How Far Do Soccer Players Run in a Game?

How far do soccer players run in a game is an often asked question.

Share on Social Media


People often wonder how far do soccer players run in a game?  Champions League matches show a graphic on screen calculating the distance a player has travelled in the course of the game. Sixteen cameras are used.  They  divide the pitch up into 16 unique regions.  Each feed is sent to  laptops which calculate the trajectories of the field and the ball.

Statistics suggest that, at the top level, a footballer who plays a full 90 minutes will cover anywhere between 8 to 13 km.  The distance covered varies by position. Midfielders will run the furthest, whilst central defenders will run less.

Goalkeepers normally cover between 2.5 and 3 km per game.

In England, players in the Championship cover more distance per game than their counterparts in the Premier League. 

The difference  is that players at the elite level have the faster ball movement and sprints in the final third.  This is sometimes given as a reason why promoted teams sometimes find it difficult when they move up.

By way of indication, the available evidence suggests that elite players run up to 1.5 to 2 km further a game than they did 30 years ago.

Do Soccer Players Need Good Aerobic Capacity?

One myth is that soccer players need to have a good aerobic capacity in order to excel at the sport  This is it is not the be all and end all.  Running in soccer should not be compared to long distance running,  Long distance running requires continuous movement.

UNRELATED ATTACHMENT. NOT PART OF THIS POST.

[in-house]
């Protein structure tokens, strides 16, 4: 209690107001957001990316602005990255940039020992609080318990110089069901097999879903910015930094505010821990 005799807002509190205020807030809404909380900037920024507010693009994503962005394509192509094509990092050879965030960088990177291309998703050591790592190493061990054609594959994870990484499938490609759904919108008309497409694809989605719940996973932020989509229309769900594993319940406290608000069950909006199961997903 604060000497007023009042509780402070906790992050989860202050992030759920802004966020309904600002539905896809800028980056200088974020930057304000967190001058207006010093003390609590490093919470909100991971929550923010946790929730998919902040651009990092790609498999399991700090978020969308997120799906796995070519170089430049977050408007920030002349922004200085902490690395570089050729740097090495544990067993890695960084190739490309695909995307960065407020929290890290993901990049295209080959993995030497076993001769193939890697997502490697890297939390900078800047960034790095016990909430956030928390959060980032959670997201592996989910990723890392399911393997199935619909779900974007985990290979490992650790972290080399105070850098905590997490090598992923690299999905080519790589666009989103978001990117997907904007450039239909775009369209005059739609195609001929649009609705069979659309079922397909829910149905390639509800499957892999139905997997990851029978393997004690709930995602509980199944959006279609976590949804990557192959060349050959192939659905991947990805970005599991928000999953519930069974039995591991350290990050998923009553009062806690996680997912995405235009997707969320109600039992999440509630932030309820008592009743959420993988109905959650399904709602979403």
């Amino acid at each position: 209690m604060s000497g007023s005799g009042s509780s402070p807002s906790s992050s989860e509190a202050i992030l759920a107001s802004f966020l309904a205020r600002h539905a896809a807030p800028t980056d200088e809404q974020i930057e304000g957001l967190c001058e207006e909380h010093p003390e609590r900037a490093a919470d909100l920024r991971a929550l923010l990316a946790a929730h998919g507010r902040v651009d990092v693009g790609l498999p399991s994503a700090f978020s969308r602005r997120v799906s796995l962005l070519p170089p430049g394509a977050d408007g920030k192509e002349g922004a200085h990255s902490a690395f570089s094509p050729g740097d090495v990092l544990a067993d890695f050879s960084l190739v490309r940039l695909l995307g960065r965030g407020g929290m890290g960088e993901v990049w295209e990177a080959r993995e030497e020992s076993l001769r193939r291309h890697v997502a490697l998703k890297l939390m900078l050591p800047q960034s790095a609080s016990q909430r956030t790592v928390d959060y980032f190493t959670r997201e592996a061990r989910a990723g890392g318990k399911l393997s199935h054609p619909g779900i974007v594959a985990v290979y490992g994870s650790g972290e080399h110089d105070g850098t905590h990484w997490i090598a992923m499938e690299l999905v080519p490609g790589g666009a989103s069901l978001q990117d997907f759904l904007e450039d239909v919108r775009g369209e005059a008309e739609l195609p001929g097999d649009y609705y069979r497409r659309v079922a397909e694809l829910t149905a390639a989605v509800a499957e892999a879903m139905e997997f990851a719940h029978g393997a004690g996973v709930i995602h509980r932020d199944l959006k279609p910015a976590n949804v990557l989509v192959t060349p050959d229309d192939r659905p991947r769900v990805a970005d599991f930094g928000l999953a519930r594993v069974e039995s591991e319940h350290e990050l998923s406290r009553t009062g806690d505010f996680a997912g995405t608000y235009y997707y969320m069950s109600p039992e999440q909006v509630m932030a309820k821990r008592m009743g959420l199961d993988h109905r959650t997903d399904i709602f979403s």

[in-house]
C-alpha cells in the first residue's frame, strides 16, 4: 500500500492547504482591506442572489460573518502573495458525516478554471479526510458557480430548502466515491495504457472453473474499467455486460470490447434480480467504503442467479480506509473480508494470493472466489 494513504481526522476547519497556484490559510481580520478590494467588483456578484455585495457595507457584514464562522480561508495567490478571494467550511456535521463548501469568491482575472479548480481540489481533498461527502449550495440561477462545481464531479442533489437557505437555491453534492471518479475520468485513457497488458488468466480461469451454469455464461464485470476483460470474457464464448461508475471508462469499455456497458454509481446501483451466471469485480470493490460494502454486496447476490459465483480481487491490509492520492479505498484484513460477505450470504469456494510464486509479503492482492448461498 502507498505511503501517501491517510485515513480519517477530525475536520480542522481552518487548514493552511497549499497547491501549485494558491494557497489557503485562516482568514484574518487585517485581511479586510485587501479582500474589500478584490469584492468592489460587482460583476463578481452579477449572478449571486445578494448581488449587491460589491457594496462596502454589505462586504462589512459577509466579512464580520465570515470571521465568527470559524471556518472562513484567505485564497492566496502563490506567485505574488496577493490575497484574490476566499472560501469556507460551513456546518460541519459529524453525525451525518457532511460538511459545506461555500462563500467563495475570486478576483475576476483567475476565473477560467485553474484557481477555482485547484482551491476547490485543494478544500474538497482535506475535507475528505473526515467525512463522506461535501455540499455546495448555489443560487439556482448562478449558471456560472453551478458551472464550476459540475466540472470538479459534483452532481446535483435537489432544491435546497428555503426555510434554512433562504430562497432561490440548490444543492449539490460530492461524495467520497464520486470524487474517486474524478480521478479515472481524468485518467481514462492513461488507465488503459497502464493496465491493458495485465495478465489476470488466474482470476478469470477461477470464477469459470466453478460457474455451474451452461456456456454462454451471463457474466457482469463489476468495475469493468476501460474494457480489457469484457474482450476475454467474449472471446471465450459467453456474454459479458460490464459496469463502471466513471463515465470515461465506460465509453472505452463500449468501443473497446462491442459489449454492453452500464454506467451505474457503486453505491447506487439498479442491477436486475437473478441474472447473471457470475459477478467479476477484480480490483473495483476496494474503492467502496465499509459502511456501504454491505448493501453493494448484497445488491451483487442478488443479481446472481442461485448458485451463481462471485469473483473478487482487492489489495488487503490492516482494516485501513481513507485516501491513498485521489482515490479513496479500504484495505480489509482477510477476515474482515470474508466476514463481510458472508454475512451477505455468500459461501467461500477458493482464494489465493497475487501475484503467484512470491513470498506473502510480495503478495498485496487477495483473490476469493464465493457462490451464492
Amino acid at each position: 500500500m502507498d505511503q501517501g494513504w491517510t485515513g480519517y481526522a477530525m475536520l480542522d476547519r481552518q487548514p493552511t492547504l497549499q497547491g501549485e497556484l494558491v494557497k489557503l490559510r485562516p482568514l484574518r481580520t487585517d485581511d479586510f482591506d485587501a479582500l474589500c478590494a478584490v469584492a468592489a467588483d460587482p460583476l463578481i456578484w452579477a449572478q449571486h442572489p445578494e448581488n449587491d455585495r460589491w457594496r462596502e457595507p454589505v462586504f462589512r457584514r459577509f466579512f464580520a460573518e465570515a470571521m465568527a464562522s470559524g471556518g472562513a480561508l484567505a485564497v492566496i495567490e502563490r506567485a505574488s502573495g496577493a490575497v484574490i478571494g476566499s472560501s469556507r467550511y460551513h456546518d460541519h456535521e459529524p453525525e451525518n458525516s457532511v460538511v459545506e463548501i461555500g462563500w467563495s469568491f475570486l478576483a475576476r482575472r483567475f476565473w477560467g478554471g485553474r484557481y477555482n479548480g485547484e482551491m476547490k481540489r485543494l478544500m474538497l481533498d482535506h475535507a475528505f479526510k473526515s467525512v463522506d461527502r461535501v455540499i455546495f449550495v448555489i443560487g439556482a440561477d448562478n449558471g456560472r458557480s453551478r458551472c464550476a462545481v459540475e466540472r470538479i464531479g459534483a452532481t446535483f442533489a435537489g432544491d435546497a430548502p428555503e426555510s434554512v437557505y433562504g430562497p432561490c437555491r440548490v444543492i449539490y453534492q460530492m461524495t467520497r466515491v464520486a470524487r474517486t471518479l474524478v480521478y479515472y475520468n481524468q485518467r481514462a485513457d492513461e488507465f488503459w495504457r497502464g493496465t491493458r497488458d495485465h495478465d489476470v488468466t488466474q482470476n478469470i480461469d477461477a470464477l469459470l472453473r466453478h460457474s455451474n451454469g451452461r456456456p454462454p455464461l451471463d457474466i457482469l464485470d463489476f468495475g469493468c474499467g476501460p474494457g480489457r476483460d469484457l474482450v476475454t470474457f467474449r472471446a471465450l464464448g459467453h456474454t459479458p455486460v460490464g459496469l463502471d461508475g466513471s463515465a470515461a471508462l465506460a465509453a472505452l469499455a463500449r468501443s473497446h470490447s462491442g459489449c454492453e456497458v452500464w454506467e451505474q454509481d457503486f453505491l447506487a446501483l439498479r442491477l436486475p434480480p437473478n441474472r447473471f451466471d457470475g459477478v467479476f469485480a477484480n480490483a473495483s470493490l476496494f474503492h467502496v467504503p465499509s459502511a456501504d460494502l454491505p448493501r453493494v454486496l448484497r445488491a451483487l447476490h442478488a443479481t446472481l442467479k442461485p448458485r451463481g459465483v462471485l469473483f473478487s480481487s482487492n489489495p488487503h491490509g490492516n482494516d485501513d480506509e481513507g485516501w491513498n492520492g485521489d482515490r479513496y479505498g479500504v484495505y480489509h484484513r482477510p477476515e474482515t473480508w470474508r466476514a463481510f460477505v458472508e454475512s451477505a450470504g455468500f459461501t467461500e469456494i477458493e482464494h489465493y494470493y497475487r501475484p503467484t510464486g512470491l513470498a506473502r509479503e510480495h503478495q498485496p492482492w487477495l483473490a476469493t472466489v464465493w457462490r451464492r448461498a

Instead, during a match players run for approximately 70% of a match but in short, high intensity sprints.  This is why most coaching focuses on dynamic sprinting drills.

External factors that Influence the Speed of the Game

There are external factors why the players run further to do with the speed of the game. In the first place pitches are far better than they used to be when mud-heaps were common even at some of the biggest clubs.

The balls are also much lighter and travel further. Old balls were made of leather and were heavy, particularly when it was rainy and they absorbed water. Consequently, between the ball and heavy pitch, play was often restricted to small areas.   The ball didn’t move as quickly, so players didn’t have to run as far to go after it.

The modern player is undoubtedly fitter and takes better care of their bodies than the former counterparts. There is much greater emphasis on nutrition and diet today than in years past.  Also the drinking culture, once an integral part of many European clubs, has largely been eradicated.

Individualized Training Plans

Top clubs also employ sports scientists and nutritionists.  They create individual training plans designed so that each player can reach their peak of physical fitness.

It is also true that football is a much more data driven business than it used to be.  Metrics like distance and speed covered are given greater weight than used to be the case. Now players are tracked by monitors which track every aspect of their performance in training and in matches.  These statistics are a key determinant when deciding whether to bid for a player in the transfer market.

Return to homepage